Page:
I confessed to my housemates last week that I suffer from 'White Man Guilt'. Its a condition first named by Larry David in Curb Your Enthusiasm where a priveleged white person nods to anyone he passes in the street with darker skin than himself. I tried to convince my friends that this was a positive discrimination thing and that I only do it because I feel lousy that for years and years my ancestors screwed over every single race, creed and colour in the world, and I'm just trying to put something good into the world. They weren't convinced. Instead I was dubbed a closed minded quasi racist. I only tell you this because my 'close minded quasi racistness' also stops me from relating in any way to a good film like Adulthood.
Set 6 years after Kidulthood (which I hadn't seen, sorry) Adulthood tells the story of Sam (writer/director Noel Clarke) and his redemption on the streets of London. After serving time for the killing of his one time friend,Trife, Sam is released to a world just as bad, if not worse, than the life he remembers. Here he tries to make amends for his actions while simultaneously trying to stay alive from all those that want revenge for Trife's death. It appears Leon was right when he told Mathilda that "life was always this tough, not just when you're a kid".
First up I think it would help immeasuarably for you to watch the first film (BBCiplayer are showing it for free now) if you intend to see this. While its easy enough to follow there is more to be had by being clued up on the characters and their motivations. Secondly, back to the race thing, I think there is more to be had if you share a similar background and can see yourself in these struggles. Being a white boy from Norfolk who went to Univeristy at Canterbury there were times when I couldn't understand what characters were saying let alone where they were coming from. Comedy subtitles may have helped but probably would have detracted from the experience. That or a translation from the jive talking granny off Airplane.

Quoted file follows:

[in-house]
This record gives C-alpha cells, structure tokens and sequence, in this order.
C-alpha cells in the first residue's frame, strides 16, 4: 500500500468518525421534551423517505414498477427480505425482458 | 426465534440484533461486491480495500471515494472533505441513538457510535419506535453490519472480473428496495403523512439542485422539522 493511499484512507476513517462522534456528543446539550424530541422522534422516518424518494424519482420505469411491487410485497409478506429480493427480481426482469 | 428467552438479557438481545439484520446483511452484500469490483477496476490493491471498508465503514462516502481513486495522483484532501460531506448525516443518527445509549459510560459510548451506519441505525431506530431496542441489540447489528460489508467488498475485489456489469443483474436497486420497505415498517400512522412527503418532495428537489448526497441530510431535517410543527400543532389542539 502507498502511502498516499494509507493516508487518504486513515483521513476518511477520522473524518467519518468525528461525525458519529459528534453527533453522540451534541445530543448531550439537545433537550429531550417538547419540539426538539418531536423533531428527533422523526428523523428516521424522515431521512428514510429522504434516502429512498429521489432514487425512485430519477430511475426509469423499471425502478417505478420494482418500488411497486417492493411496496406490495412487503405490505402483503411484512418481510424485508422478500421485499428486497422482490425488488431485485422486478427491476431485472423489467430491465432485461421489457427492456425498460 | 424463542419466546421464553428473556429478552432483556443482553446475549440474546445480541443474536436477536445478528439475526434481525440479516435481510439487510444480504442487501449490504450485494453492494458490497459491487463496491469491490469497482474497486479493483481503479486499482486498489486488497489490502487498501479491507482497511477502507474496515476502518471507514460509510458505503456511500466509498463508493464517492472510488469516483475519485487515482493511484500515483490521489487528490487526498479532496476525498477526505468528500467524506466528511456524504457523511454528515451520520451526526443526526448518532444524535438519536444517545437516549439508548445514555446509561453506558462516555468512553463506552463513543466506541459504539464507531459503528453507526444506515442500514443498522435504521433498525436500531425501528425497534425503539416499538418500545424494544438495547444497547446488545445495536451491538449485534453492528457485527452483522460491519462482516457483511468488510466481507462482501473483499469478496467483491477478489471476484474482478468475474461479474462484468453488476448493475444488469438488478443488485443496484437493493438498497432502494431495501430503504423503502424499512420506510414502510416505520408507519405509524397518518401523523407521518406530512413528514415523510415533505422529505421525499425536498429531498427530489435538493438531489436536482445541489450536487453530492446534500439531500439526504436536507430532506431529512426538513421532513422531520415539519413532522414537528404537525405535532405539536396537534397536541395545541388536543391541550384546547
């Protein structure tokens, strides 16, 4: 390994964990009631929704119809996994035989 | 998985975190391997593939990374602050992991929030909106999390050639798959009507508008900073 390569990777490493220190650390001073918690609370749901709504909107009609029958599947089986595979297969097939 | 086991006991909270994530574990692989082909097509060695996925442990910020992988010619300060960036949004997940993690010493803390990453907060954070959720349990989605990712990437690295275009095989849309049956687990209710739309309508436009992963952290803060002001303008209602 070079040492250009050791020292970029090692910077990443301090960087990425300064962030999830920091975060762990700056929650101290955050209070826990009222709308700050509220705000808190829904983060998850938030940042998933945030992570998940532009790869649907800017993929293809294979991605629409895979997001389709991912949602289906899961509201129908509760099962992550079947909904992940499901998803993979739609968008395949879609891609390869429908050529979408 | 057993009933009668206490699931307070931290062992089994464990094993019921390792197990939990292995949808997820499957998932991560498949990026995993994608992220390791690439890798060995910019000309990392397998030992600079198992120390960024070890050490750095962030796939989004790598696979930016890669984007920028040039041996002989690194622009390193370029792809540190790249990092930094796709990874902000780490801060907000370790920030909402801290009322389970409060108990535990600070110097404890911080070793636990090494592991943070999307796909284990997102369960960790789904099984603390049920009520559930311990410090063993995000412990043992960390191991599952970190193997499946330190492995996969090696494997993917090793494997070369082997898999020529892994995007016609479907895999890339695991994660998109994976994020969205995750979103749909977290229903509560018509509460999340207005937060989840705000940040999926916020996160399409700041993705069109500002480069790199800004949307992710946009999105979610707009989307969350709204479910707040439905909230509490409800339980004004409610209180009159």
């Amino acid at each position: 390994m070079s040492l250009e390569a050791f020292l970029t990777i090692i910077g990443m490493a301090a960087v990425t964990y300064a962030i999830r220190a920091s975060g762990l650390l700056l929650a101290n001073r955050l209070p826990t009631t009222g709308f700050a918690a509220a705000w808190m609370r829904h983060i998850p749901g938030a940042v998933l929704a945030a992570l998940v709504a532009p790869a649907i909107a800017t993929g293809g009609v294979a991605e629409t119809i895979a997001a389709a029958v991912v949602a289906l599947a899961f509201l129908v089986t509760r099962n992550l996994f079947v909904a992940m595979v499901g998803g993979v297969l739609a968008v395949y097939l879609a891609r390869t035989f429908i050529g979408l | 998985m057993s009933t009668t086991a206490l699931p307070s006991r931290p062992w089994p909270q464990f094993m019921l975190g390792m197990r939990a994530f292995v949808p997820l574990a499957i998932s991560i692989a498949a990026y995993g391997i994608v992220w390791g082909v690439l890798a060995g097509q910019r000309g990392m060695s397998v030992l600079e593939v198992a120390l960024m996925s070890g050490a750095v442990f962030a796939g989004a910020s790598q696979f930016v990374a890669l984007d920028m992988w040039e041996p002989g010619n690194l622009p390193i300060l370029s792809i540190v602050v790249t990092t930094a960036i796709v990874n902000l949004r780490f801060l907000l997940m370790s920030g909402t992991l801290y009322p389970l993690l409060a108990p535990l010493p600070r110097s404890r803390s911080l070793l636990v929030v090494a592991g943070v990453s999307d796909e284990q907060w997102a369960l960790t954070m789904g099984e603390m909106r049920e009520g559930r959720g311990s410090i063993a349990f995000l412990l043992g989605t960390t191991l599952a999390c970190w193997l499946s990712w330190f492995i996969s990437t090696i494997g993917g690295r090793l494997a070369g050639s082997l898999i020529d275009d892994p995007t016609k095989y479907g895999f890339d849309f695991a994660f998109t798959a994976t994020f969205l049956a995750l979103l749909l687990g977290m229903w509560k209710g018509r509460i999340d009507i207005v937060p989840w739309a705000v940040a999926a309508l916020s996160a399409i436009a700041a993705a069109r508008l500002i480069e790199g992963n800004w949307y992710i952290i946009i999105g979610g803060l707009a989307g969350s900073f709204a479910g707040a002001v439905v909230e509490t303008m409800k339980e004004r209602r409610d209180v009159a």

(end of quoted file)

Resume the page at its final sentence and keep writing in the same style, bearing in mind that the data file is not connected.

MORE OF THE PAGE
But as much as my nodding to people with tans better than mine is a problem so is the idea addressed by this movie that all token whities are either idiots, weak or (worst of all in this world) deeply un-cool. Except Danny Fucking Dyer. He manages to get away with it, but in my opinion he's managed to get away with being alive for a lot longer than he should have. None of these reasons are enough to not recommend this film though. It was surprisingly well written, more intelligent than I would have thought and at times incredibly tense. I know if I ever see Noel Clarke walking down the street I'll give him a little nod. And it won't be anything to do with his ethnicity but more to do with the fact he's made a damn fine movie.